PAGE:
13 Reasons Why I Understand


Hey, It's Char. Char Moff.

I know what you're thinking...here is another spiel about 13 Reasons Why and how it glorifies teen suicide in a Disney meets American Pie type fashion. But what I'm about to tell you, on this whatever device you are reading on, is all of the mistakes the show didn't make.

If you're reading this, you are one of the ones who have watched the series. Get a snack, settle in, and enjoy my tape. 

Since its Netflix release on March 12, the show has caused a massive global stir. My Facebook has been absolutely bombarded with people chiming in with their two cents about the messages it does, or does not portray.

It seems to be one of those shows people either love and find saaaah relatable, or think is utter crap. Whatever your stance, I think we can all agree on it's highly thought provoking qualities. #ControversyForTheWin.

Whether you're convinced it's hit the mark or not, there are a number of very clear topics brought to our attention:

  1. To a young person, everything matters. "Everything affects everything." 
  2. The domino affect that words or actions can have on someone without realising it.
  3. The struggles of being homosexual.
  4. The way young men treat and objectify females is not okay.
  5. We are a society of stalkers.

One thing the show does really well is highlight how a teenager's mind works.

Like everyone, I've gone through some tough times, but I've never been in a dark, suicidal head space like Hannah was. With that I simply cannot relate, or even pretend that I can relate to her or anyone else who may have been in a similar situation.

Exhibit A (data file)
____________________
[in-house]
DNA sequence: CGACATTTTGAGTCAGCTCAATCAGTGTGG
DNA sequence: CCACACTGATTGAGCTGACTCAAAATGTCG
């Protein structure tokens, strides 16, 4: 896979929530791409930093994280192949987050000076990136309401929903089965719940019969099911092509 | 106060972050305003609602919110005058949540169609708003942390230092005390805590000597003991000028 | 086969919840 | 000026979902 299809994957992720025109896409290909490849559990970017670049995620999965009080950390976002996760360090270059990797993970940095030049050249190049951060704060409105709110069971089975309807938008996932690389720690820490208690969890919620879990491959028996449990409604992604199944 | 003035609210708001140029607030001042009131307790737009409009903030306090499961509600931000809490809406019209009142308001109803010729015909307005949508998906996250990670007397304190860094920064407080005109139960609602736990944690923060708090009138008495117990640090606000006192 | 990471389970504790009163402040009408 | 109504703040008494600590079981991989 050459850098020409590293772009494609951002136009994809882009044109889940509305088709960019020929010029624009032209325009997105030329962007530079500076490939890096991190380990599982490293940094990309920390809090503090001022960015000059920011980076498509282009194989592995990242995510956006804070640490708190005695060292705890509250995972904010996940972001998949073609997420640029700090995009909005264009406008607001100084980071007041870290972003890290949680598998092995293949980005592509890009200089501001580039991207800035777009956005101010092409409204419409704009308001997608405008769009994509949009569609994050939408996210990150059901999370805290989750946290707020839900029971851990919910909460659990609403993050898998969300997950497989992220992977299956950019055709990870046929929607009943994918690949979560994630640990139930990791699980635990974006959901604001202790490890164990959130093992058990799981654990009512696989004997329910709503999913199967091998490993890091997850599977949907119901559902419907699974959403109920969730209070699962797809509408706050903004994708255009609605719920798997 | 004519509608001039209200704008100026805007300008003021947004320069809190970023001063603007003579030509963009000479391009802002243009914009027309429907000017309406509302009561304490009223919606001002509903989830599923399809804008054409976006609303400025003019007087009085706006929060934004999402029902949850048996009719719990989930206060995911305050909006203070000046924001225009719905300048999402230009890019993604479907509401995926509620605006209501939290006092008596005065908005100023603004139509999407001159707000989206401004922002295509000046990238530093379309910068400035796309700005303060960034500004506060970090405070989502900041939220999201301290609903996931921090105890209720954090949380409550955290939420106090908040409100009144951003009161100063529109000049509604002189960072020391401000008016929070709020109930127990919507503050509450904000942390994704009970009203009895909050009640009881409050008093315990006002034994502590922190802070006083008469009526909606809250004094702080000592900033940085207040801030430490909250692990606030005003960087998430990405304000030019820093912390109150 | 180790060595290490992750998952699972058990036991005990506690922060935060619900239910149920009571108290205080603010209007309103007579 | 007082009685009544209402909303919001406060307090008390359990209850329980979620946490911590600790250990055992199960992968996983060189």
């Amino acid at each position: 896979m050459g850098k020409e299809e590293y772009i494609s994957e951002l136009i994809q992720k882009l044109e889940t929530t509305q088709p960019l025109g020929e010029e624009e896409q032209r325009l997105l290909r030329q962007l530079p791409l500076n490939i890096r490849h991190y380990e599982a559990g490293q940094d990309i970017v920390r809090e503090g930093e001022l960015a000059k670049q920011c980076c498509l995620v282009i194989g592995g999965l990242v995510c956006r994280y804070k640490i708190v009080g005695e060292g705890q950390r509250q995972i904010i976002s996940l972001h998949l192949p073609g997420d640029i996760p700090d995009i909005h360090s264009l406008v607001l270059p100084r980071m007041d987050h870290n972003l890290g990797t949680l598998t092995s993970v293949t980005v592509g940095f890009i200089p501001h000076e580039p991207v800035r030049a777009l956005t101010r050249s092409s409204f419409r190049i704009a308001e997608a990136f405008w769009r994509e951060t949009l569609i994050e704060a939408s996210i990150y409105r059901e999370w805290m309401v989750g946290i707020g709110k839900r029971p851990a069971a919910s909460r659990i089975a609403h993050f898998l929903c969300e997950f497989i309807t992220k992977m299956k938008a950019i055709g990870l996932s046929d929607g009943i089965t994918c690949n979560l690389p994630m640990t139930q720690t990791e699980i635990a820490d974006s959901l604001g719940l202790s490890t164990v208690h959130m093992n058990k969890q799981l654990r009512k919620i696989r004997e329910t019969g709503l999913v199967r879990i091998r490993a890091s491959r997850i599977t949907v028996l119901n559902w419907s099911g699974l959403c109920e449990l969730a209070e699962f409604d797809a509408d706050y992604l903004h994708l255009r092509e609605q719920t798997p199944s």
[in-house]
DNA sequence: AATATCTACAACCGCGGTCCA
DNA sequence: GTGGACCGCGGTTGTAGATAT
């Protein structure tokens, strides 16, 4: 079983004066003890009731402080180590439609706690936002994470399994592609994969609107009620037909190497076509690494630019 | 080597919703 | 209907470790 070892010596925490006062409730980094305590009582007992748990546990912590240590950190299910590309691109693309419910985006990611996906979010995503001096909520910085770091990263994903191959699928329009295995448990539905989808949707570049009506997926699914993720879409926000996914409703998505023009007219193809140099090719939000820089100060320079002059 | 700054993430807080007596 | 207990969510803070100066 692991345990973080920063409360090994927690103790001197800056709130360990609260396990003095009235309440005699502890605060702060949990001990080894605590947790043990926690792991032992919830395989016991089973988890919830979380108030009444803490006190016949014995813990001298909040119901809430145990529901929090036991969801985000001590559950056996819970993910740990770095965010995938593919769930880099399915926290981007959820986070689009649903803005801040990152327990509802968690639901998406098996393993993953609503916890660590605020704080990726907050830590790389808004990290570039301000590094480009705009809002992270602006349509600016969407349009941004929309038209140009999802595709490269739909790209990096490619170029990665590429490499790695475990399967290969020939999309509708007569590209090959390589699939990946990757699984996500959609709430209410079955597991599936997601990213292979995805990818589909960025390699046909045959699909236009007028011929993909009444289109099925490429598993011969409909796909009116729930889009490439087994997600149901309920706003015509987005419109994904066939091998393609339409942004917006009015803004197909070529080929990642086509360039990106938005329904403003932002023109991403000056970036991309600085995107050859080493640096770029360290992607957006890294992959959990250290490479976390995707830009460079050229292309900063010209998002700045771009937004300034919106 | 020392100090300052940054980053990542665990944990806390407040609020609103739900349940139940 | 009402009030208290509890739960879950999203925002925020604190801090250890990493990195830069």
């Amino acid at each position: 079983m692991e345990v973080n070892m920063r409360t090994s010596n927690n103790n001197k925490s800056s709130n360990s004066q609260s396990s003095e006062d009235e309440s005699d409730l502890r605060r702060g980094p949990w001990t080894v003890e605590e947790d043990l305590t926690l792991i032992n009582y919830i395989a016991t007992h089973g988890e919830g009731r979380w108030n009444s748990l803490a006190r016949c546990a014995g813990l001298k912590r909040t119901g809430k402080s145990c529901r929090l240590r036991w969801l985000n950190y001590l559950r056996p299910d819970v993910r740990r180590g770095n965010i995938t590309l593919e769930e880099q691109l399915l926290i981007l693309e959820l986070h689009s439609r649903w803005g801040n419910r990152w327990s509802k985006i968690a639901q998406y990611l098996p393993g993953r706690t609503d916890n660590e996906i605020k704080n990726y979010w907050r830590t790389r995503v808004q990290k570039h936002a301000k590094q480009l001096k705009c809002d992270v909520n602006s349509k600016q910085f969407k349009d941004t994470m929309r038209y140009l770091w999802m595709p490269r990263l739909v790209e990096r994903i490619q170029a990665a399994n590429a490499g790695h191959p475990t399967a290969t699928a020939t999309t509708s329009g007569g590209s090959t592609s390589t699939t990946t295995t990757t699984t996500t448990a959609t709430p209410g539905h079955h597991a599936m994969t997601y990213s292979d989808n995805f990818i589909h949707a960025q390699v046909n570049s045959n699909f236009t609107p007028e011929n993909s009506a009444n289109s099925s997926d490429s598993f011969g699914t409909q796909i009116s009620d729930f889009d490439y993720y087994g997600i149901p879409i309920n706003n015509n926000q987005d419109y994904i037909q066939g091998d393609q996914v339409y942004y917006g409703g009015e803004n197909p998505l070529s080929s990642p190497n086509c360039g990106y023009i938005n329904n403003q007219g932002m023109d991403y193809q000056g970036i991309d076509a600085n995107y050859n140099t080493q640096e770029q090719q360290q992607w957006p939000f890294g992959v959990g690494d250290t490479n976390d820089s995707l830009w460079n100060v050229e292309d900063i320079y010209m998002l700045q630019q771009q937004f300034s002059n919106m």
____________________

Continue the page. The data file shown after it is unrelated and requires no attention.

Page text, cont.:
But what I can do is reflect on my teen years.

Being kiiinnnddaa newly out of teenagehood (24), but not quite what I'd call a 'real grown up' either, I feel as though I'm at a somewhat neutral position as far as reflecting goes.

I think at times adults forget that what may appear like nothing, or a "learning curve", can actually seem like the end of the world to a young adult.

"You've got your whole life ahead of you." 

"In ten years time you will have forgotten all about that boy."

This offers no reassurance to a teenybop. I only cared about what was happening in my life at that very moment. At that stage in your life every let down or minor set back feels so permanent. It's not until you grow a little older until you start to feel a little more optimistic and find better ways to cope with things.

According to studies, and as mentioned in the behind the scenes episode, the brain doesn't fully finish maturing until you're at least 25. I really support this theory. And if we all had taken this into consideration before watching the show, putting ourselves in Hannah's adolescent shoes would have been a lot easier.

As an outsider we are guided down Hannah's struggle street with her, and I'll admit that there were times I thought 'that is not a big deal, she can get over that." Yes, in isolation, she probably could have gotten past that singular altercation, but it's the snowball affect which ultimately seals her fate.

We have no idea of the struggles or inner demons one may be battling day-to-day. "You don’t know what goes on in anyone’s life but your own. And when you mess with one part of a person’s life, you’re not messing with just that part. Unfortunately, you can’t be that precise and selective. When you mess with one part of a person’s life, you’re messing with their entire life. Everything affects everything."

Deep.

With that, the show definitely does well to convey the 'what if we were all just a little a bit nicer' theme. I'll agree that the 'blame game' depicted in this series isn't necessarily fair (Bryce excluded), but for teens and even adults, the message we can take out of this is that you could be the one who makes a difference in someones life without even knowing it - be it positive or negative. You could be the one to reach out and check that their doing okay. Just be nice.